But, yo, even if I did, I wouldn't tell you.

    Because I've been watching the news, same as everybody else.

    I've seen that little cage of his they kept him in.

    I heard about what all they did to him

    to make sure he kept cooking.

    So, sorry. I don't know what to tell you. "
     
  6. [​IMG]
    Six years after his drug-dealing TV drama ended, creator Vince Gilligan has conjured up
    a feature-length sequel. But the result is lazy beyond belief, writes Hugh Montgomery.


    Did we need more Breaking Bad? Given some distance on it, the sheer level of fervour Vince Gilligan’s dusty drugs drama once inspired has now come to seem like something of a fever dream. Casually returning to some old episodes on Netflix, it’s difficult to remember quite why, collectively, we were so over-awed by the curdled buddy antics of rogue chemistry teacher Walter White (Bryan Cranston) and his former pupil-cum-fellow crystal meth dealer Jesse Pinkman (Aaron Paul) – entertaining, then progressively more harrowing as they were. Already, too, it feels of its era, as one of the pillars of the so-called ‘anti-hero’ age, when morally dubious men did very bad things in confusingly alluring style.

    Six years on from its end, and the TV zeitgeist has decisively moved on – to Killing Eve and Fleabag, Russian Doll and Succession; to anti-heroines, less ambiguously awful men, and more sophisticated comedy-drama hybrids. But that’s not to say that the Breaking Bad fandom has dissipated. Ever since the series five finale, when White took himself and his Nazi enemies down in a hail of machine gun fire, the possibility of a movie sequel has been the subject of excited speculation. We have had the prequel series Better Call Saul, but despite acclaim, it has been too esoteric to achieve the same cut-through. So when a two-hour film called El Camino was finally announced over the summer, it felt inevitable if, by this stage, not altogether essential. Just how inessential the result is, though, is frankly mind-boggling.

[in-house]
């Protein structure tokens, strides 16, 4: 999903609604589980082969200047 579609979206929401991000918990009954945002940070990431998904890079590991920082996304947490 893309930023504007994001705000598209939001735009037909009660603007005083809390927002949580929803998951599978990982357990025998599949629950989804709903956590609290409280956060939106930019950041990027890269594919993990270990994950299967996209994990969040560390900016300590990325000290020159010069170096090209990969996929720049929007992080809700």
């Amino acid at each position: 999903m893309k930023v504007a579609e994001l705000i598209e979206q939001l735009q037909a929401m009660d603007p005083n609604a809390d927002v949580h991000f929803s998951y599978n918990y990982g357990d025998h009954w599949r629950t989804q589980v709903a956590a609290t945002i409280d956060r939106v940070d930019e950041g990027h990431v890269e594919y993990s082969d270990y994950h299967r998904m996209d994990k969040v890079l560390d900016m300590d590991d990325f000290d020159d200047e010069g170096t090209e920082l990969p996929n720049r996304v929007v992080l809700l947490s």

The question was always: where exactly could a sequel go? That closing shot of White bleeding out on the floor suggested he was very much a goner. An interesting and dramatically fertile choice would have been to focus on White’s wife Skyler: as she discovered her husband’s criminal activity, then reluctantly decided to collude with him, her morally compromised journey became one of the show’s most interesting aspects, even if some keyboard warriors notoriously directed abuse at her - and Anna Gunn, the actress who played her - for supposedly being a nag. When we last saw Skyler, she was living in an airless flat with her two children, working as a taxi dispatcher, her life of suburban affluence decimated: a film checking in with her now could have been a worthwhile endeavour.

    Sadly, though, it ain’t to be. Instead, Gilligan has opted for the more obvious focal point of Pinkman, and a story of very limited span. It picks up where we left off, with Pinkman driving through the fences of the Nazi compound White had rescued him from, and follows him over the course of a few days, as he attempts to evade the cops and escape New Mexico unseen for a new life in Alaska.

    What we get is a fugitive thriller without the thrills, and a character study without any character. Pinkman edges around the nondescript Albuquerque suburbs, trying to set himself up to get out of town, in a series of listless scenes whose dialogue is all padding. At points, it is so boring that it’s almost avant-garde. Then, when bits of incident do occur, they are purely ludicrous. The best things are the expensive-looking wide shots of the New Mexico desert, which show the producers striving to give it some cinematic currency, even if only a small number of people will, like this reviewer, ever see it in a cinema.